January 11, 1939.
Appeal from Supreme Court of New York County.
Byrne, Jeram Casey [ Horace B. Casey of counsel], for the appellants.
Laughlin, Gerard, Bowers Halpin [ Stewart W. Bowers of counsel], for the respondent.
Defendants have appealed from two orders of the New York Special Term of the Supreme Court. One of these orders denied their motion for judgment on the pleadings pursuant to rule 112 of the Rules of Civil Practice; the other order granted plaintiff's cross-motion, made under rule 109 of the Rules of Civil Practice, to strike out an affirmative defense contained in the answer, on the ground that such defense, consisting of new matter, is insufficient in law.
The appeal was originally perfected in the Appellate Division, First Department. While pending in that department defendants procured a change of venue to Albany county and on their application the Appellate Division in the First Department transferred the appeal to our court for hearing and determination. ( 254 App. Div. 558.)
Defendants' motion for judgment on the pleadings was based on the grounds that (1) the amended complaint does not state facts sufficient to constitute a cause of action; (2) upon all the pleadings plaintiff is not entitled to recover as a matter of law; (3) that plaintiff has made an election of remedies and is estopped thereby.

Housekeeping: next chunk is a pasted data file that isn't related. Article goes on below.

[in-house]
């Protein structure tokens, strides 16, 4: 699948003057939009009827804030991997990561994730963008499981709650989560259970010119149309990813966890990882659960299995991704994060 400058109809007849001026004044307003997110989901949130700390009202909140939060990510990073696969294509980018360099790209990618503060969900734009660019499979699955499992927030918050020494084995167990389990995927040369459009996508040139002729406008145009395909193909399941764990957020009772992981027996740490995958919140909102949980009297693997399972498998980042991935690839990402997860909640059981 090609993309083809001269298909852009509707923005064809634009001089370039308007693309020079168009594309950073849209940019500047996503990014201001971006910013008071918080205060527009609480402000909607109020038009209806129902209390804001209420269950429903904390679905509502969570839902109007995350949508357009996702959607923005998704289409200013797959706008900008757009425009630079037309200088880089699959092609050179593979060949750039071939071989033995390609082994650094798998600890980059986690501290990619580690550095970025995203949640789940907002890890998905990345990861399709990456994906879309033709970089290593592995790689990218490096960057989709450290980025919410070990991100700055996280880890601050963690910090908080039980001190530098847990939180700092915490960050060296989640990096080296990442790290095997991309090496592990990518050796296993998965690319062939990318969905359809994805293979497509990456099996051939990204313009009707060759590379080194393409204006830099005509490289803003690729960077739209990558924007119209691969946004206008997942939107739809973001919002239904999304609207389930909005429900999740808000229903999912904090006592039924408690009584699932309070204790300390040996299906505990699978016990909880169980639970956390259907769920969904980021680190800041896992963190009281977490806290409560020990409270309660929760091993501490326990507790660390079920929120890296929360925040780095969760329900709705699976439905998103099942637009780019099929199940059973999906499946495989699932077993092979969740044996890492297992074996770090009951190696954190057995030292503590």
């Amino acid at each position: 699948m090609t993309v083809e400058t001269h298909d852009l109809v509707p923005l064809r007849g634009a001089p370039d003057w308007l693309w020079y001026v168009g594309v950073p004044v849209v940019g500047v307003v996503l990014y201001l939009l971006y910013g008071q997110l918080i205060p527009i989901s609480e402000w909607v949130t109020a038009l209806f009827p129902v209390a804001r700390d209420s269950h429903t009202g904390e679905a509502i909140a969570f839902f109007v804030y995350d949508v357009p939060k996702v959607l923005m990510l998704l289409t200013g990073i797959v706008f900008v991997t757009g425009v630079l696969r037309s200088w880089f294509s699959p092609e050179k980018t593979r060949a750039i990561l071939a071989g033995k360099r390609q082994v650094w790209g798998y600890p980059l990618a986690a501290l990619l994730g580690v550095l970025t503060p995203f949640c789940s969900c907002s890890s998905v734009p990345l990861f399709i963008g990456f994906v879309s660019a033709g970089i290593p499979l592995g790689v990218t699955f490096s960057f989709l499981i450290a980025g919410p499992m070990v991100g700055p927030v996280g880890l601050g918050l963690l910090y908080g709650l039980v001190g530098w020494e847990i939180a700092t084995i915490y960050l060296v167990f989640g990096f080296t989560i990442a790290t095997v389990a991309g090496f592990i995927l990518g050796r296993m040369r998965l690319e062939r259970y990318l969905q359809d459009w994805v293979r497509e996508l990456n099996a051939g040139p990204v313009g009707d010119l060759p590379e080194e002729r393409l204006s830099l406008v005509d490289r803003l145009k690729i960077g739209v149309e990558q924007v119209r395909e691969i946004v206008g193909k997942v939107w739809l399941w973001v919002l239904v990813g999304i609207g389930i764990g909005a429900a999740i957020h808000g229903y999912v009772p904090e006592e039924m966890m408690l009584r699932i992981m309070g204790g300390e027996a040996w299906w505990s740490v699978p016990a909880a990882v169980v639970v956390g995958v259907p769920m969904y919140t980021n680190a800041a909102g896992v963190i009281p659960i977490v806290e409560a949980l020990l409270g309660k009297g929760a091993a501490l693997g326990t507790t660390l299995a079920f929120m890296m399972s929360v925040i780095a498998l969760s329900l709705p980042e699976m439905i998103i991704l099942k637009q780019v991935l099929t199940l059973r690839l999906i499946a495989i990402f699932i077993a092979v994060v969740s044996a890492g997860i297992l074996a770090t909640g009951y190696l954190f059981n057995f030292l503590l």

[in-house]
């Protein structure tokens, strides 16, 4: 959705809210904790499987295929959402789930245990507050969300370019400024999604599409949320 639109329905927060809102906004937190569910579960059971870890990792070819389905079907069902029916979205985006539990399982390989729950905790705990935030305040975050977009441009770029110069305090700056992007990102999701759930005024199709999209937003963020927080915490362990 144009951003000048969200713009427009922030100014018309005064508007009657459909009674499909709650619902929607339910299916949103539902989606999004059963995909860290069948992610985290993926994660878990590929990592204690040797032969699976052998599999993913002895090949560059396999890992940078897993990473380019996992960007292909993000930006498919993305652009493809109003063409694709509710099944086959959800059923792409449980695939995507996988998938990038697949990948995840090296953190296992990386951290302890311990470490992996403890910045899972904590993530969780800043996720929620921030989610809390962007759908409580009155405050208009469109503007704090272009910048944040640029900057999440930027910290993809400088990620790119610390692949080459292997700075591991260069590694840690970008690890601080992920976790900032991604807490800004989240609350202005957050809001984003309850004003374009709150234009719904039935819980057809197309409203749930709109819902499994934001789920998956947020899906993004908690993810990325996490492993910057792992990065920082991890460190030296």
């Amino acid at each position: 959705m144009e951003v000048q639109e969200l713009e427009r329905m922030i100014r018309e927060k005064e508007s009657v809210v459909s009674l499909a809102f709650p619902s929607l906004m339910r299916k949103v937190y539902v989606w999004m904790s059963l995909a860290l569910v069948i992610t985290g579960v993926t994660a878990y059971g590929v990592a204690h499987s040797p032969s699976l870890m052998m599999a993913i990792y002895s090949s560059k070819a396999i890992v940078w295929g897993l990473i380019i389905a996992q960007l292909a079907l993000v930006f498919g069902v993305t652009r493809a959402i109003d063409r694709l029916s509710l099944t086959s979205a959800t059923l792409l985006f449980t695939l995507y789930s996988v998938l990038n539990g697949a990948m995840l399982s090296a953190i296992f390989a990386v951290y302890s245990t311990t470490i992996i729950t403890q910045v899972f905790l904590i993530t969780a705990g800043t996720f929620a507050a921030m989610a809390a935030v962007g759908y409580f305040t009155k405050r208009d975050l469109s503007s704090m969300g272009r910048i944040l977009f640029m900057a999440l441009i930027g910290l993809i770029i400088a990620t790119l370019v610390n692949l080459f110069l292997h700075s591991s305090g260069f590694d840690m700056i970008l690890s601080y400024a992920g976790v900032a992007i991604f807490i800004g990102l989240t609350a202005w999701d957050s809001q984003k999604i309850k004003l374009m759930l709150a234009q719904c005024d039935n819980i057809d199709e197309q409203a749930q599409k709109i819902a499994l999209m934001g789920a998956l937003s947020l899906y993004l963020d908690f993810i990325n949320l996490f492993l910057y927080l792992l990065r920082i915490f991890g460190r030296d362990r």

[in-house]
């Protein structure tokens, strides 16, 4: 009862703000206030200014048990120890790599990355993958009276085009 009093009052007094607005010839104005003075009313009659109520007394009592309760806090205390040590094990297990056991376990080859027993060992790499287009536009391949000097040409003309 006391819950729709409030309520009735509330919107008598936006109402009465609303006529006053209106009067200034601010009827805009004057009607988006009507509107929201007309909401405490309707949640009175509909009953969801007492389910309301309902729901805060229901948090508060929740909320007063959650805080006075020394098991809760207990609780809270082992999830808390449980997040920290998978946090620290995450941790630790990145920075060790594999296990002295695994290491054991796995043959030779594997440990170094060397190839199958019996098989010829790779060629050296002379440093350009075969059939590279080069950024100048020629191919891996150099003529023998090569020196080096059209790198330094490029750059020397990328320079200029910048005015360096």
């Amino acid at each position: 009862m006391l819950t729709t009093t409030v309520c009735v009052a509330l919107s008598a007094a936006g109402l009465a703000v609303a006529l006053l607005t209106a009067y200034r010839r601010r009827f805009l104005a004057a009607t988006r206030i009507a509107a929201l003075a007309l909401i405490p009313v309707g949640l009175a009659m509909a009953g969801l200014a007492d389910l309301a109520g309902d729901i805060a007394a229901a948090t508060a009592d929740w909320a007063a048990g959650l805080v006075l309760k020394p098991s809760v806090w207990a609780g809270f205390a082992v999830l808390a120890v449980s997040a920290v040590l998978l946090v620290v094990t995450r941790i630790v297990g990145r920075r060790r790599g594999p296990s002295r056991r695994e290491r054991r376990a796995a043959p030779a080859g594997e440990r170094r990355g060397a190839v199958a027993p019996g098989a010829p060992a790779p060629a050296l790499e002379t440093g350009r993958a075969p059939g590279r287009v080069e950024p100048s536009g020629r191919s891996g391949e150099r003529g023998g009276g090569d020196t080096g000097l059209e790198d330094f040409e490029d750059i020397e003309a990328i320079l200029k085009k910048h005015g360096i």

Defendants' theory in moving to dismiss on the second and third grounds is not clear. In determining this motion they are not entitled to the benefit of any of the allegations of the answer as, of course, these allegations are deemed denied or traversed. (Civ. Prac. Act, § 243.) Defendants' motion must, therefore, be treated merely as one attacking the sufficiency of the amended complaint. On such a motion defenses contained in the answer cannot be considered. The sole inquiry relates to the sufficiency of the complaint. ( Sweet v. Hollearn, 141 Misc. 135; People v. O'Brien, 209 N.Y. 366.) A motion to dismiss a complaint for insufficiency is a substitute for the old demurrer. ( Leopold v. Hickey, 196 App. Div. 918; Hirsch v. New England Navigation Co., 200 N.Y. 263.)